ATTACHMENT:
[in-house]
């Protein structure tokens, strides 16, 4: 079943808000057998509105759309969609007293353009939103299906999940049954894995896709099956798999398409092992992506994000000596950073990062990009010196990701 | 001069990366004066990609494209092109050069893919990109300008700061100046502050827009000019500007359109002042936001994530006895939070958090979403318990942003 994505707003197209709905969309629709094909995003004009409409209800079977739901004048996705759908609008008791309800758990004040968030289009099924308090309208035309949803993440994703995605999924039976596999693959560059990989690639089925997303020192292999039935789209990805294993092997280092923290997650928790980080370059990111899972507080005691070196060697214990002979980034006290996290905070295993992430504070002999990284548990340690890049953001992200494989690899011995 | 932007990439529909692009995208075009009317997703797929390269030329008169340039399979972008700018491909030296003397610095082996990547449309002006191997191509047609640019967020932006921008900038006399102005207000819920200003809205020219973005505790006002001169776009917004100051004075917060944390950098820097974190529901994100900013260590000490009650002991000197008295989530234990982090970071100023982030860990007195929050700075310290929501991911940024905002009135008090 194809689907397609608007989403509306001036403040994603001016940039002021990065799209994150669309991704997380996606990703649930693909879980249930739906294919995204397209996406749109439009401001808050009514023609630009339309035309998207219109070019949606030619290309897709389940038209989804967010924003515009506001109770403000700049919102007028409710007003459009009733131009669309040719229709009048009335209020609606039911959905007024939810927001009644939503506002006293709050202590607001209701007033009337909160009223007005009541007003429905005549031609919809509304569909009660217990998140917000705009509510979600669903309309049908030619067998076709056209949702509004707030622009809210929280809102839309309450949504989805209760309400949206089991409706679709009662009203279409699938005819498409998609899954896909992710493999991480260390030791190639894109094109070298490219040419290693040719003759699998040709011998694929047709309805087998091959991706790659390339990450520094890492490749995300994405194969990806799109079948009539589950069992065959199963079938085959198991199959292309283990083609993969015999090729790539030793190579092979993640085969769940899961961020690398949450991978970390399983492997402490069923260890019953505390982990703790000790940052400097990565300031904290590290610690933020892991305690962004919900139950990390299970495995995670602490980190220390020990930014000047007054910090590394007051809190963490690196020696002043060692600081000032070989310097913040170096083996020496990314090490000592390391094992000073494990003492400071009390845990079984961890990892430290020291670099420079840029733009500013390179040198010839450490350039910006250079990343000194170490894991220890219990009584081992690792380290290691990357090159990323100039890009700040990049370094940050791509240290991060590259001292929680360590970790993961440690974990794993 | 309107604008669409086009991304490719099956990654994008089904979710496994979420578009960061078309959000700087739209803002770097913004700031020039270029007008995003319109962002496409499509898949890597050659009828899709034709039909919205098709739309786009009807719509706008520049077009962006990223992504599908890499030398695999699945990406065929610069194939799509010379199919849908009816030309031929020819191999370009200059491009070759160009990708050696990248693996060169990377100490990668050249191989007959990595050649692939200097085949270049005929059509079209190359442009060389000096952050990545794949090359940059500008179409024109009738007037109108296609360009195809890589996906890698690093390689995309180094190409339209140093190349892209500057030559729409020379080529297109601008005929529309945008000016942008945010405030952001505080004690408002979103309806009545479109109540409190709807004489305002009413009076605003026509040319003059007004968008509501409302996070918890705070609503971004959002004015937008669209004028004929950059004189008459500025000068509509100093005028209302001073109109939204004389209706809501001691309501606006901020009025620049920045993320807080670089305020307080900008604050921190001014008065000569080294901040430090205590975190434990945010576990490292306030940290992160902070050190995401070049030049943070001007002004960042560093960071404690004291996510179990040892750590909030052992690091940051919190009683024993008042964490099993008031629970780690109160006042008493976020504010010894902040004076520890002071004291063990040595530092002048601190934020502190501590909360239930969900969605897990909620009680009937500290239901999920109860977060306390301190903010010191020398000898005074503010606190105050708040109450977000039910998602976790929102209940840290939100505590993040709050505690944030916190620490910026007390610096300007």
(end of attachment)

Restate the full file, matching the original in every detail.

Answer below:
[in-house]
């Protein structure tokens, strides 16, 4: 079943808000057998509105759309969609007293353009939103299906999940049954894995896709099956798999398409092992992506994000000596950073990062990009010196990701 | 001069990366004066990609494209092109050069893919990109300008700061100046502050827009000019500007359109002042936001994530006895939070958090979403318990942003 994505707003197209709905969309629709094909995003004009409409209800079977739901004048996705759908609008008791309800758990004040968030289009099924308090309208035309949803993440994703995605999924039976596999693959560059990989690639089925997303020192292999039935789209990805294993092997280092923290997650928790980080370059990111899972507080005691070196060697214990002979980034006290996290905070295993992430504070002999990284548990340690890049953001992200494989690899011995 | 932007990439529909692009995208075009009317997703797929390269030329008169340039399979972008700018491909030296003397610095082996990547449309002006191997191509047609640019967020932006921008900038006399102005207000819920200003809205020219973005505790006002001169776009917004100051004075917060944390950098820097974190529901994100900013260590000490009650002991000197008295989530234990982090970071100023982030860990007195929050700075310290929501991911940024905002009135008090 194809689907397609608007989403509306001036403040994603001016940039002021990065799209994150669309991704997380996606990703649930693909879980249930739906294919995204397209996406749109439009401001808050009514023609630009339309035309998207219109070019949606030619290309897709389940038209989804967010924003515009506001109770403000700049919102007028409710007003459009009733131009669309040719229709009048009335209020609606039911959905007024939810927001009644939503506002006293709050202590607001209701007033009337909160009223007005009541007003429905005549031609919809509304569909009660217990998140917000705009509510979600669903309309049908030619067998076709056209949702509004707030622009809210929280809102839309309450949504989805209760309400949206089991409706679709009662009203279409699938005819498409998609899954896909992710493999991480260390030791190639894109094109070298490219040419290693040719003759699998040709011998694929047709309805087998091959991706790659390339990450520094890492490749995300994405194969990806799109079948009539589950069992065959199963079938085959198991199959292309283990083609993969015999090729790539030793190579092979993640085969769940899961961020690398949450991978970390399983492997402490069923260890019953505390982990703790000790940052400097990565300031904290590290610690933020892991305690962004919900139950990390299970495995995670602490980190220390020990930014000047007054910090590394007051809190963490690196020696002043060692600081000032070989310097913040170096083996020496990314090490000592390391094992000073494990003492400071009390845990079984961890990892430290020291670099420079840029733009500013390179040198010839450490350039910006250079990343000194170490894991220890219990009584081992690792380290290691990357090159990323100039890009700040990049370094940050791509240290991060590259001292929680360590970790993961440690974990794993 | 309107604008669409086009991304490719099956990654994008089904979710496994979420578009960061078309959000700087739209803002770097913004700031020039270029007008995003319109962002496409499509898949890597050659009828899709034709039909919205098709739309786009009807719509706008520049077009962006990223992504599908890499030398695999699945990406065929610069194939799509010379199919849908009816030309031929020819191999370009200059491009070759160009990708050696990248693996060169990377100490990668050249191989007959990595050649692939200097085949270049005929059509079209190359442009060389000096952050990545794949090359940059500008179409024109009738007037109108296609360009195809890589996906890698690093390689995309180094190409339209140093190349892209500057030559729409020379080529297109601008005929529309945008000016942008945010405030952001505080004690408002979103309806009545479109109540409190709807004489305002009413009076605003026509040319003059007004968008509501409302996070918890705070609503971004959002004015937008669209004028004929950059004189008459500025000068509509100093005028209302001073109109939204004389209706809501001691309501606006901020009025620049920045993320807080670089305020307080900008604050921190001014008065000569080294901040430090205590975190434990945010576990490292306030940290992160902070050190995401070049030049943070001007002004960042560093960071404690004291996510179990040892750590909030052992690091940051919190009683024993008042964490099993008031629970780690109160006042008493976020504010010894902040004076520890002071004291063990040595530092002048601190934020502190501590909360239930969900969605897990909620009680009937500290239901999920109860977060306390301190903010010191020398000898005074503010606190105050708040109450977000039910998602976790929102209940840290939100505590993040709050505690944030916190620490910026007390610096300007």